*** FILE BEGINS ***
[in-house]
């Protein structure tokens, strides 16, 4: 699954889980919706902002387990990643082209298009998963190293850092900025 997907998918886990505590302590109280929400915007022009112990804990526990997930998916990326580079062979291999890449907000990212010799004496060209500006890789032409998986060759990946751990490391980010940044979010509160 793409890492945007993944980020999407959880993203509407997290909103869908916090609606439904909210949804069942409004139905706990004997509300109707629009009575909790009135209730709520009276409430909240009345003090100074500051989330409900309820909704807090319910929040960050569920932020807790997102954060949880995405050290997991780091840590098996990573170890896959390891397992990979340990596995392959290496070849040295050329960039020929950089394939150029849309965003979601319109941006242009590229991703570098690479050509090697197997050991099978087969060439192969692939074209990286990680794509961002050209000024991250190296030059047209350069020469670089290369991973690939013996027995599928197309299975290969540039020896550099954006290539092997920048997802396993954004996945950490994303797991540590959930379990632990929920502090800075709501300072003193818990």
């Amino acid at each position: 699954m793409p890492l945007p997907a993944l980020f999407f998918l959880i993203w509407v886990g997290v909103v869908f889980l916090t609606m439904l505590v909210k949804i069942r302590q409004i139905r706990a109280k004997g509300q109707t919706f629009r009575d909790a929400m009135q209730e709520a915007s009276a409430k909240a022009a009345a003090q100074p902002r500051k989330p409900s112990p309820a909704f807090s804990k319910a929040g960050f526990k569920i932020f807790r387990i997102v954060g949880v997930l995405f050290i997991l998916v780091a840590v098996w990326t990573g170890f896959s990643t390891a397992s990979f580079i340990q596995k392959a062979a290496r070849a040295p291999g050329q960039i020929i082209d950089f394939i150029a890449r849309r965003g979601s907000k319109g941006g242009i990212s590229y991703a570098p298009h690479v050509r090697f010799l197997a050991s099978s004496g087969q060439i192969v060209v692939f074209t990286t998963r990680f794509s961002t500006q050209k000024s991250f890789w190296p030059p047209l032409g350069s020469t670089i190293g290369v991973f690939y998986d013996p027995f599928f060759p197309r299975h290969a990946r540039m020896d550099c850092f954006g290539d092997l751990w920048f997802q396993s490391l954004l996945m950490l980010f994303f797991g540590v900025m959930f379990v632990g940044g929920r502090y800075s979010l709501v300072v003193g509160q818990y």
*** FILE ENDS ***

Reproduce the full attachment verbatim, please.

[in-house]
């Protein structure tokens, strides 16, 4: 699954889980919706902002387990990643082209298009998963190293850092900025 997907998918886990505590302590109280929400915007022009112990804990526990997930998916990326580079062979291999890449907000990212010799004496060209500006890789032409998986060759990946751990490391980010940044979010509160 793409890492945007993944980020999407959880993203509407997290909103869908916090609606439904909210949804069942409004139905706990004997509300109707629009009575909790009135209730709520009276409430909240009345003090100074500051989330409900309820909704807090319910929040960050569920932020807790997102954060949880995405050290997991780091840590098996990573170890896959390891397992990979340990596995392959290496070849040295050329960039020929950089394939150029849309965003979601319109941006242009590229991703570098690479050509090697197997050991099978087969060439192969692939074209990286990680794509961002050209000024991250190296030059047209350069020469670089290369991973690939013996027995599928197309299975290969540039020896550099954006290539092997920048997802396993954004996945950490994303797991540590959930379990632990929920502090800075709501300072003193818990």
């Amino acid at each position: 699954m793409p890492l945007p997907a993944l980020f999407f998918l959880i993203w509407v886990g997290v909103v869908f889980l916090t609606m439904l505590v909210k949804i069942r302590q409004i139905r706990a109280k004997g509300q109707t919706f629009r009575d909790a929400m009135q209730e709520a915007s009276a409430k909240a022009a009345a003090q100074p902002r500051k989330p409900s112990p309820a909704f807090s804990k319910a929040g960050f526990k569920i932020f807790r387990i997102v954060g949880v997930l995405f050290i997991l998916v780091a840590v098996w990326t990573g170890f896959s990643t390891a397992s990979f580079i340990q596995k392959a062979a290496r070849a040295p291999g050329q960039i020929i082209d950089f394939i150029a890449r849309r965003g979601s907000k319109g941006g242009i990212s590229y991703a570098p298009h690479v050509r090697f010799l197997a050991s099978s004496g087969q060439i192969v060209v692939f074209t990286t998963r990680f794509s961002t500006q050209k000024s991250f890789w190296p030059p047209l032409g350069s020469t670089i190293g290369v991973f690939y998986d013996p027995f599928f060759p197309r299975h290969a990946r540039m020896d550099c850092f954006g290539d092997l751990w920048f997802q396993s490391l954004l996945m950490l980010f994303f797991g540590v900025m959930f379990v632990g940044g929920r502090y800075s979010l709501v300072v003193g509160q818990y």